Availability of anonymous testing. Because of the serious stigma and potential psychosocial risks associated with HIV testing and to further encourage voluntary testing, most states offer anonymous HIV testing. At special, anonymous test sites, individuals are not required to provide their names or other identifying information. Upon testing, they are given a unique code to use to obtain results. People identified as HIV-infected at these sites are not reported to public health officials.

Exceptions to informed consent. States may permit HIV testing without informed consent under limited circumstances. For example, many states permit testing of patients without their permission after emergency response workers or healthcare workers are exposed to their blood or other fluids. Nevertheless, the patient's permission must be requested even though it is not required. In addition, some states permit the testing of prisoners and persons accused of sex crimes without their consent. Two states also require HIV testing of newborns, which indirectly reveals maternal HIV status.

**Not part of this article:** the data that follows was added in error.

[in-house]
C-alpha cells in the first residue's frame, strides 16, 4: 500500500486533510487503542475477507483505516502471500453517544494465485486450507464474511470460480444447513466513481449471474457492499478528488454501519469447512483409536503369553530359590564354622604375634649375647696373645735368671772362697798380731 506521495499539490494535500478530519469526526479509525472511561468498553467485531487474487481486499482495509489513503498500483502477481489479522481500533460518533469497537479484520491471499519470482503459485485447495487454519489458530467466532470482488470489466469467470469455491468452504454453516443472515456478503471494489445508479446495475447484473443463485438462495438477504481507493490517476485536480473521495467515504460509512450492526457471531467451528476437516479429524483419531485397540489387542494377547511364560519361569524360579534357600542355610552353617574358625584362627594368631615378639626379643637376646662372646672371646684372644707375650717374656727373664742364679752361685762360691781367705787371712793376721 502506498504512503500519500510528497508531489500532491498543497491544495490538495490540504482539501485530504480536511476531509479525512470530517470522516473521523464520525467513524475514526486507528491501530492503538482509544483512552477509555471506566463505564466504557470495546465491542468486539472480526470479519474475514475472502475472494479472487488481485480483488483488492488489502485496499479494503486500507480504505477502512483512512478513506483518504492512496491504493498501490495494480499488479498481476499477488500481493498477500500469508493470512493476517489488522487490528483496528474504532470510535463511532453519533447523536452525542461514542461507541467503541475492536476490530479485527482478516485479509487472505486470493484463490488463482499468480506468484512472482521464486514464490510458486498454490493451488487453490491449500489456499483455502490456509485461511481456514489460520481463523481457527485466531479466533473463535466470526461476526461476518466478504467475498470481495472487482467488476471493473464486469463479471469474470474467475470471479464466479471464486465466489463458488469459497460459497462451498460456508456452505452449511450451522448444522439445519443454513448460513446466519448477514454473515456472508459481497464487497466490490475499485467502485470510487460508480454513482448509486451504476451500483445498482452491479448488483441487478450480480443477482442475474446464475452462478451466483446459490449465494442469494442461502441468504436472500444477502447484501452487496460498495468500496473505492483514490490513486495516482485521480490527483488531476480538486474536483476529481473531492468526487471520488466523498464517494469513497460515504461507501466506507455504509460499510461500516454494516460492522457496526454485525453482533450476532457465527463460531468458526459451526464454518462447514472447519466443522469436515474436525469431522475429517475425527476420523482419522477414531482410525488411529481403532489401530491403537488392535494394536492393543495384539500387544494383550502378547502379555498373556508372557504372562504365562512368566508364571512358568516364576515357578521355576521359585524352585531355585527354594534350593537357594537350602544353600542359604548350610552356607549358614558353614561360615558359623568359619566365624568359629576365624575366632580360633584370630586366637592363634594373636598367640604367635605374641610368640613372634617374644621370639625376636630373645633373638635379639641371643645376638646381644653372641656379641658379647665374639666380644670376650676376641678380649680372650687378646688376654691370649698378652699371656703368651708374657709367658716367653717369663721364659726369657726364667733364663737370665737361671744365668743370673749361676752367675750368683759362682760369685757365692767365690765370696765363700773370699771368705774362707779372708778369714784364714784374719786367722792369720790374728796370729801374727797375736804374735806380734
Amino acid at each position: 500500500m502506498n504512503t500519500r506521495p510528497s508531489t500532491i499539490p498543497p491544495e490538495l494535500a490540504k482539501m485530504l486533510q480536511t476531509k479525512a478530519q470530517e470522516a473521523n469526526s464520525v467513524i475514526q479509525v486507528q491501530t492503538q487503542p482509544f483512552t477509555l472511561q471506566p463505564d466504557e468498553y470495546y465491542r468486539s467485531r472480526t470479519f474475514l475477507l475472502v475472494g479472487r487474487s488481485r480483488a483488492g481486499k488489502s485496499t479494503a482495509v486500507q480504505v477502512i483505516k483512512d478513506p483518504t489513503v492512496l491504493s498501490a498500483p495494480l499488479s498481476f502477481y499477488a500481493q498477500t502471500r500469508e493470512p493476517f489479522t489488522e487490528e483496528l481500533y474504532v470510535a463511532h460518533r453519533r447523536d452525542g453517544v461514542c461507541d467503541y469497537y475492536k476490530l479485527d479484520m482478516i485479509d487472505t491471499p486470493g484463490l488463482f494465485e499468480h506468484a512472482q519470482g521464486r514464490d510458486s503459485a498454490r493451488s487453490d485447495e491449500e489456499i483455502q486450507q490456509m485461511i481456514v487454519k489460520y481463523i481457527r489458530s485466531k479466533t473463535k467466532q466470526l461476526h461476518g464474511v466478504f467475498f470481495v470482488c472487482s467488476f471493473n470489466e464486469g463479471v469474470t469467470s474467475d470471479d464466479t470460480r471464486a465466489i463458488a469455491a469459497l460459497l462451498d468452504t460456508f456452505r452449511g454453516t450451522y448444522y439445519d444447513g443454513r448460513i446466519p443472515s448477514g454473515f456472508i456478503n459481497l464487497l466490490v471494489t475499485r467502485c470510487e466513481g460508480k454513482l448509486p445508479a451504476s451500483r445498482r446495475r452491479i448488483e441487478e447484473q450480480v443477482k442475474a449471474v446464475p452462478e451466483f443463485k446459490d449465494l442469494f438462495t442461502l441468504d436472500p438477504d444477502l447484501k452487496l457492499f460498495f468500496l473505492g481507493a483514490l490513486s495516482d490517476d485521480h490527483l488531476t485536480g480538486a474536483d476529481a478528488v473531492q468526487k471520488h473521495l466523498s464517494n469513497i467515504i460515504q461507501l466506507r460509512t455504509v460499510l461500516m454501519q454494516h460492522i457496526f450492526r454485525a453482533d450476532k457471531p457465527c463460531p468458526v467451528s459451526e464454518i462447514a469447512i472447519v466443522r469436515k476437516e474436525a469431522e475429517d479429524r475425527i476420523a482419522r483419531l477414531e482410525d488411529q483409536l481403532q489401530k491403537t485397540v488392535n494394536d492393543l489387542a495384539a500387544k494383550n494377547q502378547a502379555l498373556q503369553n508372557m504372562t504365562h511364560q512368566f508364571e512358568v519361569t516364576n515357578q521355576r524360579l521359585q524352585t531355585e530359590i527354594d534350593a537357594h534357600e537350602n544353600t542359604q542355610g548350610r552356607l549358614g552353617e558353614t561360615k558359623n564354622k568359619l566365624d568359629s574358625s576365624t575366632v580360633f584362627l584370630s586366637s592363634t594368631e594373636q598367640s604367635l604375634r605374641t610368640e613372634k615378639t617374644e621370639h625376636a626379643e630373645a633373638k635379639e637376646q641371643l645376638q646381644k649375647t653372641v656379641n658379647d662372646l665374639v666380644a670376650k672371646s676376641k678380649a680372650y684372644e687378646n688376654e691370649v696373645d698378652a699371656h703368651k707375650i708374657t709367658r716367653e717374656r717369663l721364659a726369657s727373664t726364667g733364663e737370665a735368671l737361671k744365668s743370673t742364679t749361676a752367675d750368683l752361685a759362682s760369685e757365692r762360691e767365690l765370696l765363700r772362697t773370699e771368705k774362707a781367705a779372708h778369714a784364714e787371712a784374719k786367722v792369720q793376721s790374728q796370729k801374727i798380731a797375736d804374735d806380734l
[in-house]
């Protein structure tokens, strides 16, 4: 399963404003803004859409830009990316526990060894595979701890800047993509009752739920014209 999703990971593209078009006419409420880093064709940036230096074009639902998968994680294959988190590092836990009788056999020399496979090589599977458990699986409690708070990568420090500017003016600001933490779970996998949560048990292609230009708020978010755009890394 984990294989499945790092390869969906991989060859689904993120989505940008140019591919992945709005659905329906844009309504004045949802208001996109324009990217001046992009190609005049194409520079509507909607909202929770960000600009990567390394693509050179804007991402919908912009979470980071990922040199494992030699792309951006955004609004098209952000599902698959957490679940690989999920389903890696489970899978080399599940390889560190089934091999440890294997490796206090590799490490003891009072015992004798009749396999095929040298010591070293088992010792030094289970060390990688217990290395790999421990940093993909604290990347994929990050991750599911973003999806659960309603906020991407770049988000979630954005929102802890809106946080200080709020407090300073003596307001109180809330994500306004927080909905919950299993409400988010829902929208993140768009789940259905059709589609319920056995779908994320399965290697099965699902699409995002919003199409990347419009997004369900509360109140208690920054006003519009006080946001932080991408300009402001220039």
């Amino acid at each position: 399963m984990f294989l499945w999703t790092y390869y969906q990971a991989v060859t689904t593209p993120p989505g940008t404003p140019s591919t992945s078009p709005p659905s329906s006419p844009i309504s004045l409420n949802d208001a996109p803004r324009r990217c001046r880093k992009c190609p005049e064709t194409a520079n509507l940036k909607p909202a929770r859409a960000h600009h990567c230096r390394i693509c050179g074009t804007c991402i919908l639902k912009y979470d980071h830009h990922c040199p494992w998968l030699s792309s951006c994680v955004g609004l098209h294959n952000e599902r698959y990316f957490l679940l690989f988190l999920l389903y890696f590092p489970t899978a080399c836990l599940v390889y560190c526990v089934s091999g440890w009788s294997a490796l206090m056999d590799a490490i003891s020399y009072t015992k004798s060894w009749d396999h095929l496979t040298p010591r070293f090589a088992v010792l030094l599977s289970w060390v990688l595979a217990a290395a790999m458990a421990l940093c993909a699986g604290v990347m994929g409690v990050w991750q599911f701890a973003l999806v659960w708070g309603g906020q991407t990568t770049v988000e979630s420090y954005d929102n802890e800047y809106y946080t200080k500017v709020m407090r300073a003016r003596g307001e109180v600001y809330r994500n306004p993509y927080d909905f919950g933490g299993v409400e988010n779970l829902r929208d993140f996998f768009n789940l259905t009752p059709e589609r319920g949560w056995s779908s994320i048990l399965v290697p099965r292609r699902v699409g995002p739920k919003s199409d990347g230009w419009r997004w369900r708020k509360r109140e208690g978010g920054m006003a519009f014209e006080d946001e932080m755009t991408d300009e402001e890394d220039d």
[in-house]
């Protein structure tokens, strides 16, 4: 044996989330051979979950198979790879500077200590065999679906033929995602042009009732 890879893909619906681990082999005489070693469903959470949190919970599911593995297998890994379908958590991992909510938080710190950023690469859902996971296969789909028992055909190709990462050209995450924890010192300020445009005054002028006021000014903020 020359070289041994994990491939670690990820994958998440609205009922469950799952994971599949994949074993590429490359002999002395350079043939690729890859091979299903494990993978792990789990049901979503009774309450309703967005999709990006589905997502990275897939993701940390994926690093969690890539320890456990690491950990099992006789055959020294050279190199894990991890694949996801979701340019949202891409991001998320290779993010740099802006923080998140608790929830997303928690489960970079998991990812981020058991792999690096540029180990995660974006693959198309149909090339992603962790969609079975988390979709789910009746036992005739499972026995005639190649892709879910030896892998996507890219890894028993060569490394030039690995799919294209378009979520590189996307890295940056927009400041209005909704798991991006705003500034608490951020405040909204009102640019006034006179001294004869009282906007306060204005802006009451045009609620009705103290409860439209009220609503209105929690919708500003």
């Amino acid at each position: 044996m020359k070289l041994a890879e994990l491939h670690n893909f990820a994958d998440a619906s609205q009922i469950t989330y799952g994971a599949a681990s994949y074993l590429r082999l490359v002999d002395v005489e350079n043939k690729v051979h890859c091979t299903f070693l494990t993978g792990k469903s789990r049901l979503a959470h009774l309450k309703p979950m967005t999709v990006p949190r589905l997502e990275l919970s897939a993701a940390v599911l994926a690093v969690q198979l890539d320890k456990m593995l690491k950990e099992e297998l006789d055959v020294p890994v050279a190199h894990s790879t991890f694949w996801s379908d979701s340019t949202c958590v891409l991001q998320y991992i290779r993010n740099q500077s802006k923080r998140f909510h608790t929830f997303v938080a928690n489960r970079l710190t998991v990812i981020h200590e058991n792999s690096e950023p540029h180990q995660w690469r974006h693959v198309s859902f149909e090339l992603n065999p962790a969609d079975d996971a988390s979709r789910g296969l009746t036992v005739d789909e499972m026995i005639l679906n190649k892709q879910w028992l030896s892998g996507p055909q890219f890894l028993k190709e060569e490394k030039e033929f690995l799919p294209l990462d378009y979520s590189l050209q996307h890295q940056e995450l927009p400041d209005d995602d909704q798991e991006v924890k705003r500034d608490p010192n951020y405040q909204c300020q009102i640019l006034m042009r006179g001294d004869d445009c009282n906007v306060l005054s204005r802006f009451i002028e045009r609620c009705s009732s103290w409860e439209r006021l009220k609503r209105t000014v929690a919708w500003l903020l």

Conventional versus rapid testing. Conventional HIV test results typically are not available for one to two weeks because initial positive tests must be confirmed with more sophisticated and accurate tests. In the United States, such testing is required to avoid mistakenly informing someone that they are HIV-infected based on a falsely positive test. However, this approach can be problematic when there is time urgency, such as when women first seek medical care when in labor and without a previous HIV test, or when people are unlikely to return for results, such as in clinics for sexually transmitted diseases. Effective interventions cannot be implemented without timely test results.